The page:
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Swan Lake--cygnets in 1957 Plisetskaya film?


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#1 teachitwell

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Posted 28 October 2009 - 08:15 AM

I just finished watching the video of Swan Lake with Maya Plisetskaya that was filmed in 1957 at the Bolshoi. What we usually see as the cygnets (pas de quatre) in Act II was danced by 6 dancers with completely different choreography than what I have always known as the "traditional" pas de quatre. Can anyone enlighten me on this? Is this the version that was usually done by the Bolshoi? I appreciate any insight.

Also, can someone explain why the music for the "Black Swan Pas de Deux" is often not found on full length recordings of the ballet? I did have some luck a few years ago getting a recording that had the music in it's standard place, but it took some searching. I know this topic has been discussed in the past, but I would appreciate it being revisited. Thank-you.

#2 rg

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Posted 28 October 2009 - 09:39 AM

there have been a number of previous BT threads about the music from SWAN LAKE, including those pointing to recordings that include what is now-known as the Black Swan Pas de Deux, and that was written originally for Act 1, in 1877, in a slightly different version.
You need to find a recording of the Petipa/Ivanov version of the ballet, the 1895 'text,' to get what is nowadays traditionally known as the Black Swan PdD.

i don't t know that anyone has studied the planning for the film of SWAN LAKE w/ Plisetskaya but one might assume that this being the BOLSHOI ballet, which is widely translated into English as signifying the BIG ballet, that the producers aimed to make things bigger, and thus up-scaled the cynettes pas de quatre to a pas de six, and then in the process reworked the traditional choreography as they preferred.

more adept BT members should be able to direct you to previous threads about recordings of the music you seek.

#3 cubanmiamiboy

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Posted 28 October 2009 - 09:41 AM

I can't help you about the cygnets question, as I've never seen this film before-(but I'm pretty sure some of the soviet ballet experts here will)-but as to your Black Swan PDD question, I can only guess that you might have had access to a recording which contains the original Tchaikovsky's 1877 score, which didn't contain what we know now as the Black Swan PDD. This music was originally placed in Act I-( as the "Pas de deux for two Merry Makers", and not even the totality of it...just the Entree, Adagio, male variation and Coda...the female variation then and there was another tune: "Tempo di Valse", now almost unknown). The "original" Odile/Siegfried PDD music-(Miss Odile wasn't even a black swan back then)-was what we know now as the music of Balanchine's "Tchaikovsky Pas de Deux". The new changes took place in 1895, when Petipa, Ivanov and Drigo reworked the ballet, all with Tchaikovsky's brother approval. That's how the new Black Swan Pas de Deux was born...just as we know it nowadays. And again, some recordings might show the 77 score instead of the 95-(like the Dutoit).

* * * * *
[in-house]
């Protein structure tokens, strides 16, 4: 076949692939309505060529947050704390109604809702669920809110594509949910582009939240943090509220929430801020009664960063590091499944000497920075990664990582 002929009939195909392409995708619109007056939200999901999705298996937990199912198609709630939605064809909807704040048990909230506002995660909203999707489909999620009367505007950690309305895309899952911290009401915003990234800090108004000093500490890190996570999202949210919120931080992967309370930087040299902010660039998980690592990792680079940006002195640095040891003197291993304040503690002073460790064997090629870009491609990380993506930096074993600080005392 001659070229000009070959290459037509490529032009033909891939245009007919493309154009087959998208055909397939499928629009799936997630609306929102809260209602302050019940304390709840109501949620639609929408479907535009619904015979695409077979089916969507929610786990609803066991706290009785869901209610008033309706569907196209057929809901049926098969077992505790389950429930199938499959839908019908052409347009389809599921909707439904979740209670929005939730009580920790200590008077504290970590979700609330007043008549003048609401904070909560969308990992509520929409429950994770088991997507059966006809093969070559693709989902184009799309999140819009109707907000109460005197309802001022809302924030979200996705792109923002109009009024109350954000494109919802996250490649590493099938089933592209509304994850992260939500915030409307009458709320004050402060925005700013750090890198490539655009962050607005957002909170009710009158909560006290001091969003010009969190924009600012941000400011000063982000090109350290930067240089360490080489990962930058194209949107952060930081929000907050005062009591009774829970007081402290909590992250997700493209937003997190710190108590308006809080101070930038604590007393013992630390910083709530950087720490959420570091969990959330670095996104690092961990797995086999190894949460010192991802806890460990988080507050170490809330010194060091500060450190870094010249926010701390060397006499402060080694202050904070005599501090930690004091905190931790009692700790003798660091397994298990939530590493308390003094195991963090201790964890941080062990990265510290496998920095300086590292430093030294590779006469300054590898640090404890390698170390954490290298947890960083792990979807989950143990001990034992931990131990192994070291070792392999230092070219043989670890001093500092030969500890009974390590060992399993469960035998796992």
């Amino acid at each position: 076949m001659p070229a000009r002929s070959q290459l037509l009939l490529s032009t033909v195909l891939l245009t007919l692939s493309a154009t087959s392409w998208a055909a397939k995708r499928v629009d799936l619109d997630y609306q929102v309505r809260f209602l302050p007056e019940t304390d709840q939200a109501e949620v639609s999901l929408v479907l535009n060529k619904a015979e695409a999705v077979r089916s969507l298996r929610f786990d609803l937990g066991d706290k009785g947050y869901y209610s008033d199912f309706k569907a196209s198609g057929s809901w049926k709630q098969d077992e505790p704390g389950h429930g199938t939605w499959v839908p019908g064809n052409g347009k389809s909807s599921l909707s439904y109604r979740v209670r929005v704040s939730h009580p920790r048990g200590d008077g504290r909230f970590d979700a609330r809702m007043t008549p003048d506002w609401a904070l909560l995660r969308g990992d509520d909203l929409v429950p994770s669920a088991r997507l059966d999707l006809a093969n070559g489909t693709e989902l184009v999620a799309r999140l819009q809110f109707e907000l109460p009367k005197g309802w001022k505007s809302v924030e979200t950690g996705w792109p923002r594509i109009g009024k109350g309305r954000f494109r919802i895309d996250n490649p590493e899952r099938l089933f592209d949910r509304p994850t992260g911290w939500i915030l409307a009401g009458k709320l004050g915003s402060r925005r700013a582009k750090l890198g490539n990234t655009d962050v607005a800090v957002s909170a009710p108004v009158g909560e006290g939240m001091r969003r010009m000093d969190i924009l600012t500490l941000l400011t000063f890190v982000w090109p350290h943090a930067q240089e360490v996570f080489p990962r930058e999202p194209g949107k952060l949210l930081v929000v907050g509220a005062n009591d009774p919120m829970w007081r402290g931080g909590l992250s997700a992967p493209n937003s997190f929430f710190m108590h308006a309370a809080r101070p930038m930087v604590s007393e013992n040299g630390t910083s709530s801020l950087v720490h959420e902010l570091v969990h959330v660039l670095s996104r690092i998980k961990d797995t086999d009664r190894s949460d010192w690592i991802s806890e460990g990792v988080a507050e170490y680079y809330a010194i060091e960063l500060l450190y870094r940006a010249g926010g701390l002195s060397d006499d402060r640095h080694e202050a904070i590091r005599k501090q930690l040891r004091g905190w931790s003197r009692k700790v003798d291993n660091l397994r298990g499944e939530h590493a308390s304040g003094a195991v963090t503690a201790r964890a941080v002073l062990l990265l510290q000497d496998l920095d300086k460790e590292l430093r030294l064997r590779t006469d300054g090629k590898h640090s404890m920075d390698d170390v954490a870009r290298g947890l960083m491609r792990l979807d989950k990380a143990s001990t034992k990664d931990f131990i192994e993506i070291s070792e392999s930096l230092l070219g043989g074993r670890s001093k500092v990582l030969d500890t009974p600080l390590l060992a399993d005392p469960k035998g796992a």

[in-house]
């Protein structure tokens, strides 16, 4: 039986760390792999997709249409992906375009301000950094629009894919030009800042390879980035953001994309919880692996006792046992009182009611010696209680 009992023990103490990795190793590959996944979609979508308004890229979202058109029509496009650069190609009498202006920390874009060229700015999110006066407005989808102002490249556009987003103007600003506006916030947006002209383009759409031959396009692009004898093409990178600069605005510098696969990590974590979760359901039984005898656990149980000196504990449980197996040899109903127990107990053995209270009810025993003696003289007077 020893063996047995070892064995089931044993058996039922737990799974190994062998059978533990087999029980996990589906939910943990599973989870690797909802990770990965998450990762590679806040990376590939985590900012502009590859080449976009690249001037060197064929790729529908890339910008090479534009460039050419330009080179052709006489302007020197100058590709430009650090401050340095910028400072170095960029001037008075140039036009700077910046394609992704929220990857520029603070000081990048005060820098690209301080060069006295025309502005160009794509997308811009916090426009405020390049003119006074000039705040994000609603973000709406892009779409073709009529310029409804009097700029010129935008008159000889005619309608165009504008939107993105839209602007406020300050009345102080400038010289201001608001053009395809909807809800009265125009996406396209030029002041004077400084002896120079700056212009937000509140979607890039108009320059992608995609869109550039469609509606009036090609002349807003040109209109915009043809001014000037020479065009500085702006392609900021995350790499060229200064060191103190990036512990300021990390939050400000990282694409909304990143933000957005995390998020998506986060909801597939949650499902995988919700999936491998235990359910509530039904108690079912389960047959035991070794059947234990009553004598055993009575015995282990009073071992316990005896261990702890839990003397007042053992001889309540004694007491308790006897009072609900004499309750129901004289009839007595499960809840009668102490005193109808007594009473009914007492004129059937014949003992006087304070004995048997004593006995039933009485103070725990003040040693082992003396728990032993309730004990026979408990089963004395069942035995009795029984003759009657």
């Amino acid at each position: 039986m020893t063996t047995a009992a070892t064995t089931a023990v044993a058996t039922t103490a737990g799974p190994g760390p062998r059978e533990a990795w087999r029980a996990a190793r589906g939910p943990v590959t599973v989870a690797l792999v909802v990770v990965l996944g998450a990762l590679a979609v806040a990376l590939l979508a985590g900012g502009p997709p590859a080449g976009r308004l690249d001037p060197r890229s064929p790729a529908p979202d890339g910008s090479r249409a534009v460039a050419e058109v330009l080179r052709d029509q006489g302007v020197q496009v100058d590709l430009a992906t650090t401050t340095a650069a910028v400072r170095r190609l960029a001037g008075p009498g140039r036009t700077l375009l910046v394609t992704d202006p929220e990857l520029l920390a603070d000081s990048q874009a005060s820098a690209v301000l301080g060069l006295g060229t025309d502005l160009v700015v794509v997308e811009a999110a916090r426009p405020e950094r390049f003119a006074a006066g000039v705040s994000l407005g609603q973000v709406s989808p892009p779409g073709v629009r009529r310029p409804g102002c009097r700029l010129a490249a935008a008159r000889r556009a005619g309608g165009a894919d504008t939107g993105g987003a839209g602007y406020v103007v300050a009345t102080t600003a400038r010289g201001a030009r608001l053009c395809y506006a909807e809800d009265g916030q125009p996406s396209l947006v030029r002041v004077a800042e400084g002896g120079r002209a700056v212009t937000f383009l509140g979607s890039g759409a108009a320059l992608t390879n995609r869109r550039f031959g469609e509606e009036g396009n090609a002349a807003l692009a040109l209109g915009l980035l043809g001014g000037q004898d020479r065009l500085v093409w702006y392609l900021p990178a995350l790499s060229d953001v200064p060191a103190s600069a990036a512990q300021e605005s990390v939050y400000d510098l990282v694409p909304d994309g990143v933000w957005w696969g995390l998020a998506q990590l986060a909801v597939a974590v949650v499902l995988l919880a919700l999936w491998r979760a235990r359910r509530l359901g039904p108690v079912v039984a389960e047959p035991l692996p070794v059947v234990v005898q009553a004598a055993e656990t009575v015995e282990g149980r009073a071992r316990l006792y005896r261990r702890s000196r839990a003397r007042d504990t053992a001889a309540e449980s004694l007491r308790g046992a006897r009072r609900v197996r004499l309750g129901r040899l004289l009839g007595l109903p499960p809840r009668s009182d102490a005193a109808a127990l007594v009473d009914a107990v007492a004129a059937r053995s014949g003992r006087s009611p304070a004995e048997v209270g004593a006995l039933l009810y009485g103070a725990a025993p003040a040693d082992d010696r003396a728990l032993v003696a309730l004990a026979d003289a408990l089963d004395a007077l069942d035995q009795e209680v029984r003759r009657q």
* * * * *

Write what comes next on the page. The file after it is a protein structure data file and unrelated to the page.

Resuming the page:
Edited: rg...we were probably writing at the same time. My apologies for pointing again at what you had previously explained. :wink:

#4 Mel Johnson

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Posted 28 October 2009 - 11:48 AM

For the six swans version of the four swans and the three big swans version of the two big swans, see Alexander Gorsky's 1902 staging of the ballet, et seq.

#5 rg

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Posted 28 October 2009 - 06:08 PM

many thanks, Mel, i knew the trio of 'big swans' tradition went back rather far in 20th c. Russian ballet tradition, but hadn't realized that Gorsky also upped the cygnets' dance from a traditional quartet to a sextet.
his prod. however is usally dated 1901. did he make further revisions in '02?

#6 Mel Johnson

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Posted 28 October 2009 - 07:11 PM

You're right, I confused the 1901 Swan with the 1902 Don Q. Probably the 1920 Swan entered into my confusion as well. Incidentally, the Don Q was where Petipa said, "Will somebody tell that young feller I ain't dead yet?"


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